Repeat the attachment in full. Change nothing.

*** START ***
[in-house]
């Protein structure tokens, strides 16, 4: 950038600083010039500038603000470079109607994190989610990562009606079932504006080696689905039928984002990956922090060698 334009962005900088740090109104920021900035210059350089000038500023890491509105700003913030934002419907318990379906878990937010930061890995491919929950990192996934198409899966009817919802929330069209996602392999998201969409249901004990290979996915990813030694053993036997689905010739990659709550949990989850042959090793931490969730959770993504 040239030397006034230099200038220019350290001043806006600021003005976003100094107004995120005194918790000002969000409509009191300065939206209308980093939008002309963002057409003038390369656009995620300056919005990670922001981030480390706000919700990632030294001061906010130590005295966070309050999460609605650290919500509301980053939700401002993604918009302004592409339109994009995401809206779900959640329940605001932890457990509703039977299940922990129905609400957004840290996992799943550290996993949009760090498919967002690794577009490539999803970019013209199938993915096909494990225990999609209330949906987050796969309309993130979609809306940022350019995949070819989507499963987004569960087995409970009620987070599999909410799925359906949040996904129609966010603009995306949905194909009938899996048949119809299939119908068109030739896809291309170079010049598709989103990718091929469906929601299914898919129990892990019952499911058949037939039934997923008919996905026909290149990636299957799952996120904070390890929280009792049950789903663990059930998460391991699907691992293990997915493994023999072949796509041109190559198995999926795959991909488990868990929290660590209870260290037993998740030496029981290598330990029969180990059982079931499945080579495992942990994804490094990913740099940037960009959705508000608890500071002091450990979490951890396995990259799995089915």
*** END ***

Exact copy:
[in-house]
């Protein structure tokens, strides 16, 4: 950038600083010039500038603000470079109607994190989610990562009606079932504006080696689905039928984002990956922090060698 334009962005900088740090109104920021900035210059350089000038500023890491509105700003913030934002419907318990379906878990937010930061890995491919929950990192996934198409899966009817919802929330069209996602392999998201969409249901004990290979996915990813030694053993036997689905010739990659709550949990989850042959090793931490969730959770993504 040239030397006034230099200038220019350290001043806006600021003005976003100094107004995120005194918790000002969000409509009191300065939206209308980093939008002309963002057409003038390369656009995620300056919005990670922001981030480390706000919700990632030294001061906010130590005295966070309050999460609605650290919500509301980053939700401002993604918009302004592409339109994009995401809206779900959640329940605001932890457990509703039977299940922990129905609400957004840290996992799943550290996993949009760090498919967002690794577009490539999803970019013209199938993915096909494990225990999609209330949906987050796969309309993130979609809306940022350019995949070819989507499963987004569960087995409970009620987070599999909410799925359906949040996904129609966010603009995306949905194909009938899996048949119809299939119908068109030739896809291309170079010049598709989103990718091929469906929601299914898919129990892990019952499911058949037939039934997923008919996905026909290149990636299957799952996120904070390890929280009792049950789903663990059930998460391991699907691992293990997915493994023999072949796509041109190559198995999926795959991909488990868990929290660590209870260290037993998740030496029981290598330990029969180990059982079931499945080579495992942990994804490094990913740099940037960009959705508000608890500071002091450990979490951890396995990259799995089915």